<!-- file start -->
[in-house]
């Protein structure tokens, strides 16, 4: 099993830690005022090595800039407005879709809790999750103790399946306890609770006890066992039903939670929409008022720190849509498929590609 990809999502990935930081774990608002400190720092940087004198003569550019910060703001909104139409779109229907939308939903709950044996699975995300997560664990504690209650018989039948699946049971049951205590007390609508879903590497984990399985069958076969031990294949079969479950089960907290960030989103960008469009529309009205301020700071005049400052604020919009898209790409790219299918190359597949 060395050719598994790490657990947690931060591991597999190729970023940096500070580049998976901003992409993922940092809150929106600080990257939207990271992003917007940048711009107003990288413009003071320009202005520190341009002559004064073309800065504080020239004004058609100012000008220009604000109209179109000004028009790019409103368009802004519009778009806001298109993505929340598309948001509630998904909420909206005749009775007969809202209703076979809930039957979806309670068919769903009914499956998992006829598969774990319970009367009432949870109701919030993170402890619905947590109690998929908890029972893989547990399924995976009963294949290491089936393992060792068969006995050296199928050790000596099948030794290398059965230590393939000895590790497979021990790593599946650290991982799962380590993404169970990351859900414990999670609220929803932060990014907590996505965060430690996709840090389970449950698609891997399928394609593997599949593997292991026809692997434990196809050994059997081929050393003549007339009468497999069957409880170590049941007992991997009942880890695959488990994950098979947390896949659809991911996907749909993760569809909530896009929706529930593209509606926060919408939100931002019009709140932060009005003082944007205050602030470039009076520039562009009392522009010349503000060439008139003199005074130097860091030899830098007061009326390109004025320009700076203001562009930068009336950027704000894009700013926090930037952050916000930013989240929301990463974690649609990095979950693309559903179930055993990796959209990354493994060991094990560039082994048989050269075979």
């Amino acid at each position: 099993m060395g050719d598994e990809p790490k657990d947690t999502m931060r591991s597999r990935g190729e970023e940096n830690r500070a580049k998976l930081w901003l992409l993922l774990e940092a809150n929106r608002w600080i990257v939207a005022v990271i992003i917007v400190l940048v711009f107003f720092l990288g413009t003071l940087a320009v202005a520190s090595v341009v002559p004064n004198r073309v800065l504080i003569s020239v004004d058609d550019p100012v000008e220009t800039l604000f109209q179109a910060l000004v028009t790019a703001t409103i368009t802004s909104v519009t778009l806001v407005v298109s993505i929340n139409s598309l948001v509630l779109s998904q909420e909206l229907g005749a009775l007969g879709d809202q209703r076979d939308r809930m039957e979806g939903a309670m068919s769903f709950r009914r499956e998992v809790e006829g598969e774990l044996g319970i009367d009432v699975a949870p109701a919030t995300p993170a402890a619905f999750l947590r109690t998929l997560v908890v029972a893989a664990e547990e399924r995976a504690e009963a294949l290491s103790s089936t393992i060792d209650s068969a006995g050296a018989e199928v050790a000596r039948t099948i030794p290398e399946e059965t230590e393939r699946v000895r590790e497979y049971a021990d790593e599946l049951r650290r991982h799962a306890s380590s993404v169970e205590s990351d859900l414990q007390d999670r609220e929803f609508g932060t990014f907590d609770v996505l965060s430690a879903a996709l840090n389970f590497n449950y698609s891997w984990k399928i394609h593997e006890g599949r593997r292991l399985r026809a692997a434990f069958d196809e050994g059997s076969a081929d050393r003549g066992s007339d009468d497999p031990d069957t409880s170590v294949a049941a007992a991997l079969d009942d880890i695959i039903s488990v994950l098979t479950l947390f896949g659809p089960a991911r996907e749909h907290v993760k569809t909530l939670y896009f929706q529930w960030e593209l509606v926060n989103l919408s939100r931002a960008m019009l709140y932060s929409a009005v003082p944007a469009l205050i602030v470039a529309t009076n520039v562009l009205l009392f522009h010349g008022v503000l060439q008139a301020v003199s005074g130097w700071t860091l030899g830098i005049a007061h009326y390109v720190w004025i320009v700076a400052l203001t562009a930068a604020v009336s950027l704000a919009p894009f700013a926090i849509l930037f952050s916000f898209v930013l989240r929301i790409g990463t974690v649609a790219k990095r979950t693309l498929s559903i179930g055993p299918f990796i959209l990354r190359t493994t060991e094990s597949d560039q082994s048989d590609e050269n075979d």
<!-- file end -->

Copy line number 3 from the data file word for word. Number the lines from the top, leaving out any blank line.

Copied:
């Amino acid at each position: 099993m060395g050719d598994e990809p790490k657990d947690t999502m931060r591991s597999r990935g190729e970023e940096n830690r500070a580049k998976l930081w901003l992409l993922l774990e940092a809150n929106r608002w600080i990257v939207a005022v990271i992003i917007v400190l940048v711009f107003f720092l990288g413009t003071l940087a320009v202005a520190s090595v341009v002559p004064n004198r073309v800065l504080i003569s020239v004004d058609d550019p100012v000008e220009t800039l604000f109209q179109a910060l000004v028009t790019a703001t409103i368009t802004s909104v519009t778009l806001v407005v298109s993505i929340n139409s598309l948001v509630l779109s998904q909420e909206l229907g005749a009775l007969g879709d809202q209703r076979d939308r809930m039957e979806g939903a309670m068919s769903f709950r009914r499956e998992v809790e006829g598969e774990l044996g319970i009367d009432v699975a949870p109701a919030t995300p993170a402890a619905f999750l947590r109690t998929l997560v908890v029972a893989a664990e547990e399924r995976a504690e009963a294949l290491s103790s089936t393992i060792d209650s068969a006995g050296a018989e199928v050790a000596r039948t099948i030794p290398e399946e059965t230590e393939r699946v000895r590790e497979y049971a021990d790593e599946l049951r650290r991982h799962a306890s380590s993404v169970e205590s990351d859900l414990q007390d999670r609220e929803f609508g932060t990014f907590d609770v996505l965060s430690a879903a996709l840090n389970f590497n449950y698609s891997w984990k399928i394609h593997e006890g599949r593997r292991l399985r026809a692997a434990f069958d196809e050994g059997s076969a081929d050393r003549g066992s007339d009468d497999p031990d069957t409880s170590v294949a049941a007992a991997l079969d009942d880890i695959i039903s488990v994950l098979t479950l947390f896949g659809p089960a991911r996907e749909h907290v993760k569809t909530l939670y896009f929706q529930w960030e593209l509606v926060n989103l919408s939100r931002a960008m019009l709140y932060s929409a009005v003082p944007a469009l205050i602030v470039a529309t009076n520039v562009l009205l009392f522009h010349g008022v503000l060439q008139a301020v003199s005074g130097w700071t860091l030899g830098i005049a007061h009326y390109v720190w004025i320009v700076a400052l203001t562009a930068a604020v009336s950027l704000a919009p894009f700013a926090i849509l930037f952050s916000f898209v930013l989240r929301i790409g990463t974690v649609a790219k990095r979950t693309l498929s559903i179930g055993p299918f990796i959209l990354r190359t493994t060991e094990s597949d560039q082994s048989d590609e050269n075979d």